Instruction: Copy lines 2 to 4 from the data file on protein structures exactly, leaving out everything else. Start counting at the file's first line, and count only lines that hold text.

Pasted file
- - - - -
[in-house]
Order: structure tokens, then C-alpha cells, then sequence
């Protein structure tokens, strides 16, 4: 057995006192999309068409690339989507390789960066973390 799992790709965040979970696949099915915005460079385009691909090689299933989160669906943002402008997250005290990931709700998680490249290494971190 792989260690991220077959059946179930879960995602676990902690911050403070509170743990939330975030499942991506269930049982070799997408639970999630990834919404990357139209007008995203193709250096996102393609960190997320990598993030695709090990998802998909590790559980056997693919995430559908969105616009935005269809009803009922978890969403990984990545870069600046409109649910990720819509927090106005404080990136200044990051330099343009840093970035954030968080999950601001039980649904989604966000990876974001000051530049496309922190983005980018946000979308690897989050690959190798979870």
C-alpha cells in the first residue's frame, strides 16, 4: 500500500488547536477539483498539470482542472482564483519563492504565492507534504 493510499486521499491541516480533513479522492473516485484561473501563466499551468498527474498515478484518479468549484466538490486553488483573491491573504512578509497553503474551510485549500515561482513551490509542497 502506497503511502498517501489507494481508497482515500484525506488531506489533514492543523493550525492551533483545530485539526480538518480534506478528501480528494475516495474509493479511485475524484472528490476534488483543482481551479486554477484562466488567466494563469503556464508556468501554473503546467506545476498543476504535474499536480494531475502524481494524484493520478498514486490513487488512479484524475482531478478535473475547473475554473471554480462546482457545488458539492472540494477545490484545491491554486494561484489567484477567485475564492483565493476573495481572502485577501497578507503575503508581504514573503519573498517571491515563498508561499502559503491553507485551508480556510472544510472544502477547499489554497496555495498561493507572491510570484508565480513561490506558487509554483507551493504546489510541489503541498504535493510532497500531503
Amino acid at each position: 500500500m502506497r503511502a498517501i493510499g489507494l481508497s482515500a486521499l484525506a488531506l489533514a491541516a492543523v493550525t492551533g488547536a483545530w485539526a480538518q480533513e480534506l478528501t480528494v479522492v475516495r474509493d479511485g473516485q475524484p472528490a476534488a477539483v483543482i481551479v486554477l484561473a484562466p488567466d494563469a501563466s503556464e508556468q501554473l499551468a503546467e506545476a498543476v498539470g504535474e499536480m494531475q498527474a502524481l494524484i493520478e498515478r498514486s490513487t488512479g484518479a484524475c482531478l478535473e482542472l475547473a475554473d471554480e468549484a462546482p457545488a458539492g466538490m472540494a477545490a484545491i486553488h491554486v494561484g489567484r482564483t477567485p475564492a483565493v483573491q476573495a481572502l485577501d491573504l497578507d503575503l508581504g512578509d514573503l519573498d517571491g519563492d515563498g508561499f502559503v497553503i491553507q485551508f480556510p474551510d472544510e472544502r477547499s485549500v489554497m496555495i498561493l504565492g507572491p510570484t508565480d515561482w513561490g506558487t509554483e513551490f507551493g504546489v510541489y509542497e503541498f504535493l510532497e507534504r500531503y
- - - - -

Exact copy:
Order: structure tokens, then C-alpha cells, then sequence
């Protein structure tokens, strides 16, 4: 057995006192999309068409690339989507390789960066973390 799992790709965040979970696949099915915005460079385009691909090689299933989160669906943002402008997250005290990931709700998680490249290494971190 792989260690991220077959059946179930879960995602676990902690911050403070509170743990939330975030499942991506269930049982070799997408639970999630990834919404990357139209007008995203193709250096996102393609960190997320990598993030695709090990998802998909590790559980056997693919995430559908969105616009935005269809009803009922978890969403990984990545870069600046409109649910990720819509927090106005404080990136200044990051330099343009840093970035954030968080999950601001039980649904989604966000990876974001000051530049496309922190983005980018946000979308690897989050690959190798979870």
C-alpha cells in the first residue's frame, strides 16, 4: 500500500488547536477539483498539470482542472482564483519563492504565492507534504 493510499486521499491541516480533513479522492473516485484561473501563466499551468498527474498515478484518479468549484466538490486553488483573491491573504512578509497553503474551510485549500515561482513551490509542497 502506497503511502498517501489507494481508497482515500484525506488531506489533514492543523493550525492551533483545530485539526480538518480534506478528501480528494475516495474509493479511485475524484472528490476534488483543482481551479486554477484562466488567466494563469503556464508556468501554473503546467506545476498543476504535474499536480494531475502524481494524484493520478498514486490513487488512479484524475482531478478535473475547473475554473471554480462546482457545488458539492472540494477545490484545491491554486494561484489567484477567485475564492483565493476573495481572502485577501497578507503575503508581504514573503519573498517571491515563498508561499502559503491553507485551508480556510472544510472544502477547499489554497496555495498561493507572491510570484508565480513561490506558487509554483507551493504546489510541489503541498504535493510532497500531503